QUEENSTOWN — What does this year’s graduate or the parent of the college graduate want more than anything else? Quick hint: Two words. Gainful employment — a job that starts the career rolling and income to pay off student loans and meet other obligations.

Local author and mental health therapist Loriann Oberlin, MS, LCPC has helped many individuals facing burnout or disillusionment in their jobs, adults changing careers, and young people just starting out. Oberlin began her first career decades ago, graduating college in the midst of a recession in the 1980s with a liberal arts degree. Her goal was to earn money in a communications field. To keep her skills sharp and some positive cash flow, she developed a side gig helping other job seekers with their resumes.

Little did she know how this one writing job would lead to others, such as teaching writing and public relations skills, doing newsletters for non-profits, writing newspaper and magazine articles, creating greeting cards, and ultimately becoming an author. Six non-fiction titles later, published by traditional publishing houses, Oberlin made a career change herself and earned her master’s degree and post-master’s certificate in clinical counseling from Johns Hopkins University. Today, she has a private practice in Easton.

“If clients are stressed and unsure how to present themselves, we’ll discuss job search practices and give a quick look to the resume they’re using, as part of some solution-focused strategies to lessen anxiety and improve their self-confidence,” said Oberlin.

In that respect, her two backgrounds dovetail. “I know what it’s like to have that creative mindset,” she said. “If it’s not being fed, it can affect one’s mood. Very often, we look at the whole person as well as all of the roles active in their lives.”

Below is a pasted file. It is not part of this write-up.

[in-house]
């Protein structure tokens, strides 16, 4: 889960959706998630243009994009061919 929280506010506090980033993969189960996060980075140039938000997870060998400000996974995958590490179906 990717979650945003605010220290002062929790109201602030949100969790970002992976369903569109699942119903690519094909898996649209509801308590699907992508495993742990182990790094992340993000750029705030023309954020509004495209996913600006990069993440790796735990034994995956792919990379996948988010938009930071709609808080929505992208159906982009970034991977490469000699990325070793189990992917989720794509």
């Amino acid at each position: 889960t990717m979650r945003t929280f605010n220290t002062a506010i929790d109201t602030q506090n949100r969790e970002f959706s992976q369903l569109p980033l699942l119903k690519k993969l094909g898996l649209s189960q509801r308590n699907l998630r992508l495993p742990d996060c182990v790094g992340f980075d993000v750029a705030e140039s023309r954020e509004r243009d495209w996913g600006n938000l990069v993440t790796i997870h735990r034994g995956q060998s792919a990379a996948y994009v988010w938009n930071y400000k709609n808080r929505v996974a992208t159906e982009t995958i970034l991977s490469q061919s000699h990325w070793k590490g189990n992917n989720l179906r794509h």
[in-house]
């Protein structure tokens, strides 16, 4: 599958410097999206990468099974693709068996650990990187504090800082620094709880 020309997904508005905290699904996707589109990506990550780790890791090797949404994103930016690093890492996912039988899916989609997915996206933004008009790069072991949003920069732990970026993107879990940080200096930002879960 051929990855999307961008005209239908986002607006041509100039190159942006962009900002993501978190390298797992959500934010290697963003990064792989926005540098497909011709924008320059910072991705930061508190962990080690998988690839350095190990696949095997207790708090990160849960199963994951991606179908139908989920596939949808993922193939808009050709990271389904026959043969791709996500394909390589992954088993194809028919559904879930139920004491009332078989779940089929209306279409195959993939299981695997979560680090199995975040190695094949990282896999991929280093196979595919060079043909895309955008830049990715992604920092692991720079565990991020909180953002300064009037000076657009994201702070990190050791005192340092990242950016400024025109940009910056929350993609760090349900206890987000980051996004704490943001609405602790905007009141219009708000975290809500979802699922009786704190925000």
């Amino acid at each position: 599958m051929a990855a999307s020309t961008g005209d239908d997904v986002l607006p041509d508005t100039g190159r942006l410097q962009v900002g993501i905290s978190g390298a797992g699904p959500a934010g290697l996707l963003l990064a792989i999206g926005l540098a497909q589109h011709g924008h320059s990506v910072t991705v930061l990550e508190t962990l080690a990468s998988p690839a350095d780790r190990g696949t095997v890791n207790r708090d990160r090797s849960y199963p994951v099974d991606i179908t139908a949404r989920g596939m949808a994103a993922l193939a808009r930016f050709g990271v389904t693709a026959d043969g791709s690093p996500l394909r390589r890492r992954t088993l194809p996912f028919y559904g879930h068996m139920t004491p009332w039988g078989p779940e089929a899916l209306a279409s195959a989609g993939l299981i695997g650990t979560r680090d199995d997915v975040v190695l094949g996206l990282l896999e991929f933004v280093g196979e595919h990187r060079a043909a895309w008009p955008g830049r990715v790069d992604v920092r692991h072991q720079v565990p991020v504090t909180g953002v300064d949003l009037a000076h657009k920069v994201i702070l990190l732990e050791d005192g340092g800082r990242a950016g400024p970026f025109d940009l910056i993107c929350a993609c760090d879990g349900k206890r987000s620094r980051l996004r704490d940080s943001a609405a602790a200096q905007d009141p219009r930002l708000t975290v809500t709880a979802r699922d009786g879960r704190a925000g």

Oberlin said when people aren’t happy it can be that their needs aren’t being fulfilled. A job switch can occur, but sometimes, by adding an avocation or volunteering, they live more congruently with their values.

“Seven steps I think can really help people when they look for work: positive self-talk, exercise and good self-care, reading the right resources, treating a job search as if it is a job, volunteering to improve outlook and perspective, developing a side gig for positive cash flow and fulfillment, and learning cognitive-behavioral techniques (CBT) for those anxious or down days,” Oberlin said.

At work in her practice, she discusses certain career resources and a client’s personal and job-related values. Inside the pages of her latest book “Writing to Make Money: Short Projects,” Oberlin offers similar advice only directed to creative types. When bills mount and there isn’t enough to make ends meet, she suggests thinking outside the box and considering what’s known today as the side gig or encore career for older individuals. Side gigs can mean driving for Uber or Lyft, teaching, tutoring, pet sitting, or since a lot of work can be done by telecommuting, writing for online platforms or publishers.

She helps people to adjust their perspectives and challenge old habits. “I tell writers, in particular, to think about earning money, not windfall; new options but not best-seller lists and stardom,” she said.

The book’s primary objective is to outline profitable paths as well as the author’s get-income-flowing-first approach. Chapters show how to make money through: short articles, on-hold messages, hints and recipes, greeting cards, resumes and other business projects, humor, parodies and more.

Oberlin will be at Book Warehouse, Queenstown Outlets on Friday, June 14, from noon to 4 p.m., personalizing copies of “Writing to Make Money: Short Projects” especially for graduation or Father’s Day gifts.

At this signing, Oberlin will also have Chesapeake women’s novels she’s written under her fiction pen name Lauren Monroe. Her series The Maryland Shores is popular among those female readers who are fans of other Chesapeake novels in the same genre as well as Hallmark’s Chesapeake Shores. The series titles include “Letting Go: The Maryland Shores” and “Second Chances: The Maryland Shores.”

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